Virtual articulator modules continue to improve as more fully adjustable articulators and articulator settings are being added to CAD programs. Often, it is the virtual articulator module that is used to manually or automatically correct the bite relationship. The software determining the position of maximum intercuspation can accomplish auto correction. This can significantly improve crown designs because errors can occur during manual articulation or the scan of the articulated models. Scans of bite registrations or even of triple-tray impressions generally leave the digital bite relationship slightly open, so it is a useful tool to have. However, depending on the data available, the software proposal isn’t always right, which is why having a skilled technician available is still necessary to make essential corrections to software proposals.
Every CAD program today has a module for designing custom implant abutments, bars, and screw-retained restorations or frameworks. They are typically add-on modules available for additional fee. Models or arches are generally scanned with a scan locator or scan flag positioned in the implant or implant analog. The design software is able to determine implant position, depth, and angulation by position of the scan locator. Abutment libraries are available from resellers and milling centers based on the platforms and interfaces they are capable of supplying. Some libraries are for implant abutments that are manufactured by the implant manufacturer’s milling center. Others are for factory-compatible abutments made by third-party manufacturers.
Another feature recently introduced in CAD programs to assist in case design is the ability to import a picture of the patient’s actual or proposed smile over the scanned prepped model.
Chairside Scanner Integration
In the last few years, several chairside digital impression systems have incorporated case-processing portals. They are generally used for margin marking or virtual model-building processes and to generate data files that can be imported into dental CAD software. For a few years, laboratories have had virtual inboxes to share restorative designs between the laboratory and a milling center. However, nothing existed to transfer digital impression files directly from the dentist’s impression scanner to the laboratory’s design stations. Now dentists have the ability to send cases directly to their laboratories’ CAD stations for nearly immediate processing. This feature will be particularly useful for laboratory technicians working directly in the dentist’s clinic as opposed to the traditional separate dental laboratory business model.
While pouring and trimming models from impressions is still easy, most new digital impression systems have no model solution. Laboratories are, therefore, required to either fabricate model-less restorations or a build a working model from the scan data using a CAD software model-building module. Such a module guides technicians through adding and creating a model base, adding an articulator interface, and producing working dies. Given the fact a laboratory has no control over the amount of data collected by the dentist’s digital impression scan, significant data modification and manipulation may be required to create the necessary model elements for producing either printed or milled models. The model builder module (Figure 6) is also useful for laboratories that scan impressions and want to print models instead of pouring and trimming them.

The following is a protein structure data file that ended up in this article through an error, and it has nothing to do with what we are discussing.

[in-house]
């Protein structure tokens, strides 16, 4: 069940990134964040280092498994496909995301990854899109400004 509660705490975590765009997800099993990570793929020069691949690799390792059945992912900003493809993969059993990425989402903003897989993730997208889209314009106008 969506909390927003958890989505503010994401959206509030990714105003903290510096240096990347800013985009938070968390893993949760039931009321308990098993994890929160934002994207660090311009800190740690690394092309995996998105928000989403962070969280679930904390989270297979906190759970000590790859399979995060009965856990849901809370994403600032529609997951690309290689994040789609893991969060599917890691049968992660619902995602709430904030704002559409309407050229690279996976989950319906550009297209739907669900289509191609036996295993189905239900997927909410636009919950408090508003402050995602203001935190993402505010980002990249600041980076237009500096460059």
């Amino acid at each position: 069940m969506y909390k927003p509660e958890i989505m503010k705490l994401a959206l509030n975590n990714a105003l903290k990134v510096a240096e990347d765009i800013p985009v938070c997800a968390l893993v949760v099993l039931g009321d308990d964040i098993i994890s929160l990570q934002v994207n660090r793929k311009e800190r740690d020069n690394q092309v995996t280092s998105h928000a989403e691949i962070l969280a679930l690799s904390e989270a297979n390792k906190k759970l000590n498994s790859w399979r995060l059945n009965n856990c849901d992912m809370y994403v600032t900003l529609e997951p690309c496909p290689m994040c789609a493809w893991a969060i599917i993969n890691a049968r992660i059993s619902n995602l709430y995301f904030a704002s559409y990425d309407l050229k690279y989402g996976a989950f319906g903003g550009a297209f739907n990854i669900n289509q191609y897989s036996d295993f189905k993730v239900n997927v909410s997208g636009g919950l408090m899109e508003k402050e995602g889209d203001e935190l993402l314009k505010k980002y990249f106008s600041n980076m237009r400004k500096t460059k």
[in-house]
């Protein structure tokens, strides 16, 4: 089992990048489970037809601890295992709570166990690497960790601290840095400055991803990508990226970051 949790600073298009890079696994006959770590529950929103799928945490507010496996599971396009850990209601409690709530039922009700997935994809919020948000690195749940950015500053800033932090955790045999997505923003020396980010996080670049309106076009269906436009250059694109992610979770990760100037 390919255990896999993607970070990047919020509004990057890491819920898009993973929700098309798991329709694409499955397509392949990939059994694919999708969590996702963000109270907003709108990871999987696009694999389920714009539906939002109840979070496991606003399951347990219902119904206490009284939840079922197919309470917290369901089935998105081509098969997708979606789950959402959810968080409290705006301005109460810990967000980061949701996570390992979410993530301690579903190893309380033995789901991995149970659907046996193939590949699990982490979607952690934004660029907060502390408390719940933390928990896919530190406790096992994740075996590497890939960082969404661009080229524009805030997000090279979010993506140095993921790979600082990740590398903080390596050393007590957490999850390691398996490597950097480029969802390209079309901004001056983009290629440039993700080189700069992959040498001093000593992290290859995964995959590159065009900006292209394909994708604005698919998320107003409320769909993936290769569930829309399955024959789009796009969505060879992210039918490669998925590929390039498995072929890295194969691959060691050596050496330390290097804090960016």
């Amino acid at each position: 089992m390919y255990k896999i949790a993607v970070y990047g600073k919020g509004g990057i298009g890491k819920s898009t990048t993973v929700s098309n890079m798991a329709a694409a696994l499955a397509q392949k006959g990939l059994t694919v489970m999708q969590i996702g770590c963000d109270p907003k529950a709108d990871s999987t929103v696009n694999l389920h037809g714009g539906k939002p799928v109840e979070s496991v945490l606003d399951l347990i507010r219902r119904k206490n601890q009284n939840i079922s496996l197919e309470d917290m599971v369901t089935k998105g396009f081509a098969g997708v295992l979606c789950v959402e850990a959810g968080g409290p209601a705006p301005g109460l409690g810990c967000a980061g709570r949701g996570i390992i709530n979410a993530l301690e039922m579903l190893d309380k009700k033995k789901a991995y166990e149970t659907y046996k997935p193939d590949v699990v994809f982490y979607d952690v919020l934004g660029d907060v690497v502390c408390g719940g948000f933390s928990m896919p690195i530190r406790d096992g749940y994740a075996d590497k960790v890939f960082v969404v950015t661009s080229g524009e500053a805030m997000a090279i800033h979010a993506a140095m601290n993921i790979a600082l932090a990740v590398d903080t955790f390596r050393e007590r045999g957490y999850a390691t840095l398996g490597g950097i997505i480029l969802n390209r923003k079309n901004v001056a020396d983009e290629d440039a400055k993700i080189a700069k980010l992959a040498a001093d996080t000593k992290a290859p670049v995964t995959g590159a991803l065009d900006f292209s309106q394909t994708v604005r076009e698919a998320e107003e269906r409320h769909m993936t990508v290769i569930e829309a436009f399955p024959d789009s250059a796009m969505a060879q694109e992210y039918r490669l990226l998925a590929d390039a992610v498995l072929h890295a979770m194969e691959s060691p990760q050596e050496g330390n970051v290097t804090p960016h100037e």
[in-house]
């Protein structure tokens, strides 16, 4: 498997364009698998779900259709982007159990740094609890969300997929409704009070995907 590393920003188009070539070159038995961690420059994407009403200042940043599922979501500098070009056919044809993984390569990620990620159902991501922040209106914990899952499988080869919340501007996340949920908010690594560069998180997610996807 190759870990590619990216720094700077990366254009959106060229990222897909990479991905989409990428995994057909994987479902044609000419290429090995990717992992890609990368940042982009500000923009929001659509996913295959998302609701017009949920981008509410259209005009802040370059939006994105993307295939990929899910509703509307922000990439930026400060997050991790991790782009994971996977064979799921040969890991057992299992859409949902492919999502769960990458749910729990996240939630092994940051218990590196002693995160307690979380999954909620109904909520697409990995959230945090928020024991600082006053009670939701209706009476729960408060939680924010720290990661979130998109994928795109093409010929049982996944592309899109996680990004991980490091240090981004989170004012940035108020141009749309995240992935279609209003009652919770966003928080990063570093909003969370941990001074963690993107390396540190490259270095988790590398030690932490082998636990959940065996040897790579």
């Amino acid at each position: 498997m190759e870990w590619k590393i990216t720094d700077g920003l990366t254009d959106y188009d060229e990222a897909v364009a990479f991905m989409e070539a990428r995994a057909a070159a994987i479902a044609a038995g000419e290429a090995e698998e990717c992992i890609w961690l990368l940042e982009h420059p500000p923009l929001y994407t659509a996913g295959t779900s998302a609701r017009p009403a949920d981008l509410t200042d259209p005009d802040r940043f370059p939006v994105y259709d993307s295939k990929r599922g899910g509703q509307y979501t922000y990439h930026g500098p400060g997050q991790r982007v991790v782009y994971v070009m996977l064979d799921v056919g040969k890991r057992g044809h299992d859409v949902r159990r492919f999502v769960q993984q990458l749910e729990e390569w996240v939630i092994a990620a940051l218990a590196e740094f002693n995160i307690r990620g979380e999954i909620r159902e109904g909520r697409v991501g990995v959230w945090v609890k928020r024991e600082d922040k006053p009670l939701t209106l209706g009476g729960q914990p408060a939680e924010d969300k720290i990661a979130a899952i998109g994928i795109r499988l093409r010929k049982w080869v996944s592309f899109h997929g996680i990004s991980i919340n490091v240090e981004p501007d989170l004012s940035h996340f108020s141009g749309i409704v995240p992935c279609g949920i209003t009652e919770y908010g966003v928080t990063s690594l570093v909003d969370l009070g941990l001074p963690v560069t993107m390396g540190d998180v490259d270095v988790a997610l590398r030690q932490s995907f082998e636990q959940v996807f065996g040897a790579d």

Advancements in milling and printing solutions are leading to new possibilities for digital fabrication of removable prosthetics. Special scanner and software packages are now being marketed for laboratories to outsource full-denture fabrication. Most traditional dental CAD software programs available today have modules available for partial framework design, with many being second-generation software releases, which have greatly improved their usefulness and effectiveness.
Software salespeople seldom mention annual software maintenance fees, which are charged through your software reseller to help fund future development. It can range from $1000 per design station license to $3000, depending on the features or modules active in the software. The annual fee allows users to update to the latest release of the program. Some software manufacturers require annual payment of this fee, while others make it optional but restrict software updates to within a specified timeframe. When considering CAD software, ask and understand the available software maintenance options and how it may impact your operations and finances.
Today, more choices are available than ever before, with an intimidating array of technology and software tools. Which equipment and software should a laboratory invest in? No single correct answer can address that question. Every laboratory is unique. For substructures and simple full-contour crowns, buyers may not see a tremendous difference in the available scanning technology and software. Laboratories performing high-volume workloads of screw-retained restorations or bars definitely have different needs and concerns. Also understand that not every feature or function that manufacturer offers is necessary. Ask questions about systems you are considering, and be satisfied with the answers before proceeding. Make sure that the reseller is a company with which you can maintain an ongoing relationship for training and support for your investment.
The march of technology will continue with new models, features, and capabilities always under development. You can choose to wait for these changes or opt to take advantage of what’s available today. In the end, these new developments may or may not be useful for your laboratory business model.
About the Author
Chris Brown, BSEE, is a Senior Applications Engineer with Axsys Dental Solutions of Wixom, MI.